What Refugees in Your Neighborhood Need from You
Editor’s note: The tragic terrorist attacks in Paris last week have polarized the conversation about our country’s role in resettling refugees, particularly from Syria and the Middle East. But the refugee crisis is a big and ongoing global issue, with 1 in 122 people living on our planet today either displaced within in their own country or seeking asylum in another.
Even when given the opportunity to live in a place like the United States, their needs are great, and the transition isn’t easy. In the essay below, an American social worker shares her observations from visiting Congolese refugees and how she came to see the refugee crisis as an opportunity for Christians. - Kate
In 2014, I traveled to Rwanda with a team of psychologists, social workers, and counselors to meet with local caregivers, offering training in trauma healing. We visited the Kigeme Congolese refugee camp. There, children greeted us and followed us around, holding hands. The conditions were humbling and sobering. Most of the camp’s 18,000 refugees had already lived there for two years. They had been separated from their families and unsure when or if they’d be able to go home. Yet, they sang for hope of return.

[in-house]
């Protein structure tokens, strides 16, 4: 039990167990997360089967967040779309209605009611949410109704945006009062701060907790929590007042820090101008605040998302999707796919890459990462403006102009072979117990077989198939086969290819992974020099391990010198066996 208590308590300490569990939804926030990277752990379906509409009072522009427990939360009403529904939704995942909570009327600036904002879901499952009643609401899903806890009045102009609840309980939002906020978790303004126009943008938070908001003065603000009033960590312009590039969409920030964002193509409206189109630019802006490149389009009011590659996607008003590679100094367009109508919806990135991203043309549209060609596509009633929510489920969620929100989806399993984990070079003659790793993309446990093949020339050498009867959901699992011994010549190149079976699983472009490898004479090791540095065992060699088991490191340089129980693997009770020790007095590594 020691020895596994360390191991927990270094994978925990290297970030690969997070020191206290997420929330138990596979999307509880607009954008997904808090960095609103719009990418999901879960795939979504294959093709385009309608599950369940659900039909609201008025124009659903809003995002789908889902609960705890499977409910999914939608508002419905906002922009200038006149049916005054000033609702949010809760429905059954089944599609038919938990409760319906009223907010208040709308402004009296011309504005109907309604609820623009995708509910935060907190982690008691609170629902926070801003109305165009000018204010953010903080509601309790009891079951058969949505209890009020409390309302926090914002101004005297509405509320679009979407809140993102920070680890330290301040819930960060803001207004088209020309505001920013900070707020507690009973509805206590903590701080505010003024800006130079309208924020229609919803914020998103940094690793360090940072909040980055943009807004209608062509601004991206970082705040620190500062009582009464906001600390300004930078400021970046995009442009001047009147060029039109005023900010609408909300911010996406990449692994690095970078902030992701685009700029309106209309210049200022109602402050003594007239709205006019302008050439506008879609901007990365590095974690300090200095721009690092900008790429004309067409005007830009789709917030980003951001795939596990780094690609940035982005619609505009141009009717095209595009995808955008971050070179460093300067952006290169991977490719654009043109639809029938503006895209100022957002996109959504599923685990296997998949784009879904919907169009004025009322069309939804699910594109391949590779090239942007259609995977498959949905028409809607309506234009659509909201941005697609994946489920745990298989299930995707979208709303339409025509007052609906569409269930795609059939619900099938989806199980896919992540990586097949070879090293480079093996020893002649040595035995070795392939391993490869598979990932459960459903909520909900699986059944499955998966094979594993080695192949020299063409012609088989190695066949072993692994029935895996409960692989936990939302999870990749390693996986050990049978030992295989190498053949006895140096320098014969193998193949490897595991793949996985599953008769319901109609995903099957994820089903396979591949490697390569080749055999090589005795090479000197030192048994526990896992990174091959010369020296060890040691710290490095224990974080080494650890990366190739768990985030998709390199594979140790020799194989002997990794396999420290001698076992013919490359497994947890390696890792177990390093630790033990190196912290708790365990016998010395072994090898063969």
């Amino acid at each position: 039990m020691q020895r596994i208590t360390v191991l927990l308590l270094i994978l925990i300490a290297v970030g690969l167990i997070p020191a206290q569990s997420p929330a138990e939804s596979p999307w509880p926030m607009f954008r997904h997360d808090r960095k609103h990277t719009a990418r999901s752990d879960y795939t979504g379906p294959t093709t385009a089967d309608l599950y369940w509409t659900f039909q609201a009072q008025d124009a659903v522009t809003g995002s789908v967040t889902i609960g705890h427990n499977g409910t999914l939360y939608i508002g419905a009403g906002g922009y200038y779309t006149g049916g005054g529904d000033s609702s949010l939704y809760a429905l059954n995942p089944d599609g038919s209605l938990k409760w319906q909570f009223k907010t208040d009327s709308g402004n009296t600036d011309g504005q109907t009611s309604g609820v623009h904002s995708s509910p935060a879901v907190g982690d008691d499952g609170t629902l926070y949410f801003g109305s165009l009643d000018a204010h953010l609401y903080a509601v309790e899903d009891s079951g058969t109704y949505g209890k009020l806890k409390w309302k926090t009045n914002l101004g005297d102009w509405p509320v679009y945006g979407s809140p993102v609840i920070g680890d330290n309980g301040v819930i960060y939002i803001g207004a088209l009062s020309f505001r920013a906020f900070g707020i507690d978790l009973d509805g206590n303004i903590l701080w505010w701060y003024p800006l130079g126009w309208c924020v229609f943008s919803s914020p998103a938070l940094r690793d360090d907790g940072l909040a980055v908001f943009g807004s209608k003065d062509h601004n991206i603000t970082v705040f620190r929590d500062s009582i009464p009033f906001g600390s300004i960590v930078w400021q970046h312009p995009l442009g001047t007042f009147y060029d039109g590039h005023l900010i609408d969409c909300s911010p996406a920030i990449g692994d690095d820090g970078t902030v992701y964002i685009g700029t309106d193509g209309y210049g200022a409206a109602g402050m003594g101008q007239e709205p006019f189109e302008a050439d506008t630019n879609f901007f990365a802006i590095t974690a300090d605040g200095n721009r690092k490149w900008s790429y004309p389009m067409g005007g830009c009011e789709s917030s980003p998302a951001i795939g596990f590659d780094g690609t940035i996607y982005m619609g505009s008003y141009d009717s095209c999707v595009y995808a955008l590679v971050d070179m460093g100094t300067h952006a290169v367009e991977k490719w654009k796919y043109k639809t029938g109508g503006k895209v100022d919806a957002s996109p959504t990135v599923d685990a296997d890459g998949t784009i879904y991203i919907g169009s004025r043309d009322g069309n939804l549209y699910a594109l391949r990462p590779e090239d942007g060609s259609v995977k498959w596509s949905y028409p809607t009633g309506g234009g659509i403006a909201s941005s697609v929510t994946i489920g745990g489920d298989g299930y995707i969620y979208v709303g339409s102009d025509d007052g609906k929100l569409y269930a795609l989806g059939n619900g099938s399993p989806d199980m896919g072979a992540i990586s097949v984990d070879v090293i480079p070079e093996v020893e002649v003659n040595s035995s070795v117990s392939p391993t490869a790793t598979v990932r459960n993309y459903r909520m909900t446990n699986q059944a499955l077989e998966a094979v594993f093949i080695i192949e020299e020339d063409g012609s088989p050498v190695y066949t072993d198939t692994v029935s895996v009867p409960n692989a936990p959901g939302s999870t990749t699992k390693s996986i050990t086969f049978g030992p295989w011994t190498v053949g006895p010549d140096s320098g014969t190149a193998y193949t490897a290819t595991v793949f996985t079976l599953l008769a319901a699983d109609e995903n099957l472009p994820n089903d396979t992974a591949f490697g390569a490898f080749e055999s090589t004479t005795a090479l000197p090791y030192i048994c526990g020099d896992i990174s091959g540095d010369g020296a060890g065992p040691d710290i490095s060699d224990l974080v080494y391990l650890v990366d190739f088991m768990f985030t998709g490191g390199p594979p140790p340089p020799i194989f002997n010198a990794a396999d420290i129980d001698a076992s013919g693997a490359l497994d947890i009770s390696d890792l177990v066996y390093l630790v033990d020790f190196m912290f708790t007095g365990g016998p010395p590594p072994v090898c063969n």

A year later, some refugees like those we met in Rwanda have made their way to us. The United States plans to resettle approximately 50,000 Congolese refugees, and this year, 250 of them relocated to Kentucky. As I visited these new immigrants in Louisville, as a ...1